ECU's 2006 Fall Field School
18 January 2007
By Calvin Mires
As a new year and a new semester begin at ECU, it is over due for some reflections on the 2006 Fall Field School. Noted in other entries, a field school involves more than simply the field work. Students worked assiduously in the months after fieldwork ended, mapping, researching, writing, and presenting their conclusions and recommendations regarding Sites A and B. To culminate the field school, they gave a public lecture at the North Carolina Estuarium in Washington, NC, in early December. One audience member approached me and complimented the amount and quality of the work they had accomplished. He was correct.
Michelle, Tricia, Adam, Joe, and Amy produced high quality results in a short amount of time. They were assigned tasks that brought them outside of their comfort zones. Whether it was site surveying or creating ship lines with the information at hand, they had to analyze the situation, create a strategy to deal with the challenge, implement that strategy, and sometimes adapt their original plan to meet a changing and dynamic environment. They had to wear many hats and had to rely on each other to accomplish their goals. They succeeded remarkably well. They challenged each other, poising new questions and raising future research opportunities. They collaborated efficiently and effectively, and they kept a sense of humor that made working with them a true pleasure.
The success of this project journal that we began many months ago (and is now coming to a close) is a testament to their hard work and affable personalities. Dr. Stewart and I gave little instruction on what or how to write for the journal, except to caution them against spelling errors and inappropriate language. We wanted it to be informative, but informal and accessible to a diverse audience. We, however, were unsure how it would evolve, but the students took the helm, expressing their character and viewpoints in a way that was extremely enjoyable and entertaining (at least for us!). They were diligent in providing daily entries and usually highlighted that particular day’s more interesting events.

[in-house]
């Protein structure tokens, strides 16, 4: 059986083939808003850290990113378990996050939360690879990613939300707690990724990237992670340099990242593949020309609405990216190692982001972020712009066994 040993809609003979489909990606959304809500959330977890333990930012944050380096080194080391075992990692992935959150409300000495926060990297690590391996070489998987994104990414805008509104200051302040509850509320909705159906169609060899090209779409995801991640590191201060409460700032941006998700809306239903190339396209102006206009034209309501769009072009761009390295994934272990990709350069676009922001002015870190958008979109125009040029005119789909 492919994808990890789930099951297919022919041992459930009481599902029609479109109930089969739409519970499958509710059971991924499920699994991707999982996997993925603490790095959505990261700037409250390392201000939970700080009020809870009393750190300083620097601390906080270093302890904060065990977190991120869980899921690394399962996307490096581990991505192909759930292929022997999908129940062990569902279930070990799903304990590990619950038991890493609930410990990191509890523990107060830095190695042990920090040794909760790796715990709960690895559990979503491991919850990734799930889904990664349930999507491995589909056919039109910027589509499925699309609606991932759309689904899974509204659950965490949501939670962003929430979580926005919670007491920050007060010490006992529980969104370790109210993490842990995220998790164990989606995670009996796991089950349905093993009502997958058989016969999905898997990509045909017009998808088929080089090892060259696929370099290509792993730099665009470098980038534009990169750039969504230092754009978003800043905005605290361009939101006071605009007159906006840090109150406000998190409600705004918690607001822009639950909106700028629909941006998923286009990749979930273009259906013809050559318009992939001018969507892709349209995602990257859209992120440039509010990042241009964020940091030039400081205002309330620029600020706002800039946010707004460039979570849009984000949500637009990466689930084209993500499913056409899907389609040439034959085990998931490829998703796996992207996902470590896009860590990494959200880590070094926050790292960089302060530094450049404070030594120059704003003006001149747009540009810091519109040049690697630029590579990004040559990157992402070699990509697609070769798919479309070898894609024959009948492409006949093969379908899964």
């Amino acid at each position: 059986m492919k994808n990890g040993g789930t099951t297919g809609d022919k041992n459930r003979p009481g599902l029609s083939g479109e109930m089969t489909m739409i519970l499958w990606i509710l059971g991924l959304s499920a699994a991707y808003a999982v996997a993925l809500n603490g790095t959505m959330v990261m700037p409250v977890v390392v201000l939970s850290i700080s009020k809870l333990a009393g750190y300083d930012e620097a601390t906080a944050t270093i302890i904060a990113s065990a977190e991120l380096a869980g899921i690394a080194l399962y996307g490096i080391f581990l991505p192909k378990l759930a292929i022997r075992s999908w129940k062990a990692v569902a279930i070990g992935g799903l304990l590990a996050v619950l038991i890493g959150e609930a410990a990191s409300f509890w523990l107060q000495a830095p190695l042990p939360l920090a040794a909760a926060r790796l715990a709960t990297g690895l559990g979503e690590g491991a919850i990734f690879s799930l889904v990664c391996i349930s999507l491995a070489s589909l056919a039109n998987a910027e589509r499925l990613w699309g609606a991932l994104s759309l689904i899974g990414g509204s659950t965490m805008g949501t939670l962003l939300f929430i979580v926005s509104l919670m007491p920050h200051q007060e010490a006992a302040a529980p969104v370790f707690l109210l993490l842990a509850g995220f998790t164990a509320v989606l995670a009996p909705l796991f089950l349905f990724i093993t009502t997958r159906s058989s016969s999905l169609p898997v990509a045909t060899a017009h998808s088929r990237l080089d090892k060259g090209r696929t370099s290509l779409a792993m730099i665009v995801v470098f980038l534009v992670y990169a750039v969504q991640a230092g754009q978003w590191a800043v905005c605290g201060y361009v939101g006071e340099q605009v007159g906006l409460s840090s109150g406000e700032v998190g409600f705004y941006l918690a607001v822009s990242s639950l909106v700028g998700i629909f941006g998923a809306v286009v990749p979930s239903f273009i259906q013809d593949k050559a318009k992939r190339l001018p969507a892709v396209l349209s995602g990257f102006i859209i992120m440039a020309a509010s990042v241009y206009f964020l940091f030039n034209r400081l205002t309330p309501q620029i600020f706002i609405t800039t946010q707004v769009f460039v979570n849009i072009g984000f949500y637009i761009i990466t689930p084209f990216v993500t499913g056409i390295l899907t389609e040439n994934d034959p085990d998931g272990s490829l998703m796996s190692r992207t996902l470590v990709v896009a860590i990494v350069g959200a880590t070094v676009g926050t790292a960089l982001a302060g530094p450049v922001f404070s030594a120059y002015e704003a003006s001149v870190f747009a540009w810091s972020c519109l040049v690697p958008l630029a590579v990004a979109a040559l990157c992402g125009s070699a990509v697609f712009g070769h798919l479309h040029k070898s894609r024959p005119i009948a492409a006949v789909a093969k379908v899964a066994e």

While the students provided the daily information and the occasional humorous commentary, an important, but silent team member stayed up late at night to put their words on the web. I cannot express my gratitude more strongly for the work Kurt Knoerl performed in making this project come together and continue. He was a leader and a motivator throughout the project. I am glad I have gotten to know him and look forward to working with him on other projects.
While this field school (and this project journal) is coming to a close, it appears that Site B, or what has now been officially labeled, the “Washington Park vessel,” has raised more questions—questions that require future field schools to re-investigate the site. Hopefully, we can keep you updated!
The 2006 Pamlico River Crew left to right: Adam Friedman, Joe Hoyt, Jolly Roger, Mark Keusenkothen, Tricia Dodds, Amy Leuchtmann, David Stewart, Calvin Mires, Michelle Damian.
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